Idyllic village is becoming an international hotspot for start-ups
The conditions allow a different approach to working life
The sleepy shores of Taghazout have traditionally been shared between the local fishing community and traveling surfers.
The pinprick town on Morocco’s west coast has sketchy Internet coverage and little obvious appeal to workaholic, technophile entrepreneurs. But buzz is building around Taghazout in start-up circles, and it is becoming an international hotspot.
Taghazout is currently rated the fifth best town for “digital nomads” to live and work in, by the users of Nomadlist. Virgin recently named it alongside Seattle and London as one of the world’s best start-up hubs.
One indication of local progress is The Blue House – a new co-working space, incubator and retreat that launched in October out of a six bedroom villa in the adjacent village of Tamraght.
Founder Aline Mayard believes the environment offers an inspiring and healthy alternative to the frenetic start-up scenes of Western cities.
“When you work in the start-up industry there is a lot of pressure on you, but it’s important to remember it is a marathon not a sprint,” says Mayard, a Parisian journalist who has covered the North African start-up beat for several years.
“(To maintain) energy, motivation and constant creativity, it’s very important to have breaks, to take a step back and focus on your overall strategy. It’s very hard to do that at home – so we see more entrepreneurs looking to get out of their bubble and daily routine.”
A different way of working
The Blue House offers services that make use of the local conditions.
Companies can book working residencies in the villa – often for creative and collaborative tasks. There are shorter retreats aimed at renewal through surfing, meditation and healthy living, and bespoke off-site experiences from team hikes to “hackathons.”
The House also hosts conferences and social events that bring local and international entrepreneurs together – one of its central purposes.
“We are trying to build bridges between Morocco and Europe,” says Mayard. “We want to attract investors and entrepreneurs to this market, and for Moroccans to benefit.”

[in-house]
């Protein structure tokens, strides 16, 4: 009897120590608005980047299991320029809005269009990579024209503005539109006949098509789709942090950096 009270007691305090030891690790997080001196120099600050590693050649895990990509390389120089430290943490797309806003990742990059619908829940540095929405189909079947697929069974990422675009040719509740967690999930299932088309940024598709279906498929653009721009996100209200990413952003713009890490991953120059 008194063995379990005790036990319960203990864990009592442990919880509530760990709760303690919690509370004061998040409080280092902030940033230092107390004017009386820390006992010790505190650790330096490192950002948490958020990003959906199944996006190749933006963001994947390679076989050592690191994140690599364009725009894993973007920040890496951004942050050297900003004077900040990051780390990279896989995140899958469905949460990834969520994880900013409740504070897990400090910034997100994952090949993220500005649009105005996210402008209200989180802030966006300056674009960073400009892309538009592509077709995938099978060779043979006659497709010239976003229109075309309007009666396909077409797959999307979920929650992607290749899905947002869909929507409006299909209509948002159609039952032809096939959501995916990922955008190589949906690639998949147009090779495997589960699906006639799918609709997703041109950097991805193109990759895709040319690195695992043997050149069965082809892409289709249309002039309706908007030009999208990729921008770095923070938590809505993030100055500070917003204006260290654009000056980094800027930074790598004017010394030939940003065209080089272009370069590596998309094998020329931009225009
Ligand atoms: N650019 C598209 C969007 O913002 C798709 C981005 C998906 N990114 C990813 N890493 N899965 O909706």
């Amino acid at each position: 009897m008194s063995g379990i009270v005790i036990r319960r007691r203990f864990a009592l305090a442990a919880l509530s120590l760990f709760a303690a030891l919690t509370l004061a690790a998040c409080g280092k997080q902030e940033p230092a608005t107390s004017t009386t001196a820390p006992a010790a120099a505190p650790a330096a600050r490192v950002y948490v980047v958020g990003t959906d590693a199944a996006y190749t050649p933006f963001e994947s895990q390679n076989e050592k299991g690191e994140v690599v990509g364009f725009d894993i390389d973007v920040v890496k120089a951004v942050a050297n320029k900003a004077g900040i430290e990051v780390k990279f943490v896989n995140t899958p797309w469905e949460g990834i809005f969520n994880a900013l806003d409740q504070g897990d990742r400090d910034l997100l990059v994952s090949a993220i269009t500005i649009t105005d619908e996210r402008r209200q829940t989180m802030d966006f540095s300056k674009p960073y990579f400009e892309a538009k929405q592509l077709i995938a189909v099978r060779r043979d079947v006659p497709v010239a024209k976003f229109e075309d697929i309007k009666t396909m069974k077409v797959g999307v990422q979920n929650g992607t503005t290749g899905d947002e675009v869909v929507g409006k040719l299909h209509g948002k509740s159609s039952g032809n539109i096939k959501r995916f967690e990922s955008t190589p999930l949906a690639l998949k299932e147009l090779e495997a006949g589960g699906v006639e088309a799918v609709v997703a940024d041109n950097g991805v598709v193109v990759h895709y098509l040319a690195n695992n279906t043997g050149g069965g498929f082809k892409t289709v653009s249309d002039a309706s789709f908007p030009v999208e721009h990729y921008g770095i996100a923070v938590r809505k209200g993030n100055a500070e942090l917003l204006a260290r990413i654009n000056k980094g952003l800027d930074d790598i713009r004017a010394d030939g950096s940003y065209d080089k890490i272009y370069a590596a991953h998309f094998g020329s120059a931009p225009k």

Moroccan entrepreneurs benefit from the experience of international business people, says Mayard, and events raise money which is used to sponsor local start-ups.
The founder says that visitors arrive from all over the world, from Beirut and Casablanca to Stockholm and London. Most international visitors come from Europe, just a short flight away, and many have suffered for their work.
“Our programs resonate with people who have already experienced burnout, and know they must take care of themselves,” says Mayard.
British entrepreneur Jonny Miller spent 10 months in Taghazout with his team developing storytelling platform Maptia. He says that low costs – his food bill was $10 a week – and low stress, made for ideal creative conditions.
“Like many young founders, we have a tendency to burn the candle at both ends, but Taghazout surrounded us with ways to keep our perspective,” says Miller. “Even during periods of intense and productive late-night work we could hear the constant sound of the waves below our window and were encouraged to renew ourselves by getting outside into our surroundings.”
Moroccan-American start-up Chui conceived their intelligent doorbell system in Taghazout through epic brainstorming sessions between surfing, reading and meditation.
Co-founder Nezare Chafni believes the environment is perfect for the early stages of a business, but less so for scaling up.
“I think its a great place for ideation and prototype development,” says Chafni. “But as the business grows it may be hard to find talent and get investors to invest in a company based there.”
Building an ecosystem
The region could benefit from growing interest and investment in the wider Moroccan start-up scene.
After hosting the 2014 Global Entrepreneurship Summit, the government increased its support for entrepreneurs. International accelerator Endeavor is also promoting development, having recently established a base in Casablanca.
“We started here because entrepreneurship has started to become an alternative for employment in Morocco, as the (state) economy is not creating jobs,” says Mr. Nawfal Fassi-Fihri, managing director of Endeavor Morocco.
Endeavor’s working model is to identify start-ups with high growth potential, help them scale up, and then blaze a trail for others to follow. The group has worked with local success stories such as luxury gift company Linea Luxe and online marketplace Hmizate, and it is hoped they can support a new generation.
“We want them to become role models for the next entrepreneurs. We want them to become venture capitalists and invest in start-ups. We want to build an ecosystem,” says Fassi-Fihri.
The director acknowledges there are weaknesses in the national infrastructure, with shortages of key skills such as in recruitment. But he believes Morocco is an increasingly attractive proposition for international investors, both as a gateway to Africa and one of the region’s mature markets with a business-friendly government and tax regime.
As the start-up ecosystem blooms, development brings its own dangers.
Taghazout is expanding rapidly to accommodate new arrivals, but there are fears that the traditional charm of an old fishing village could be lost in transition.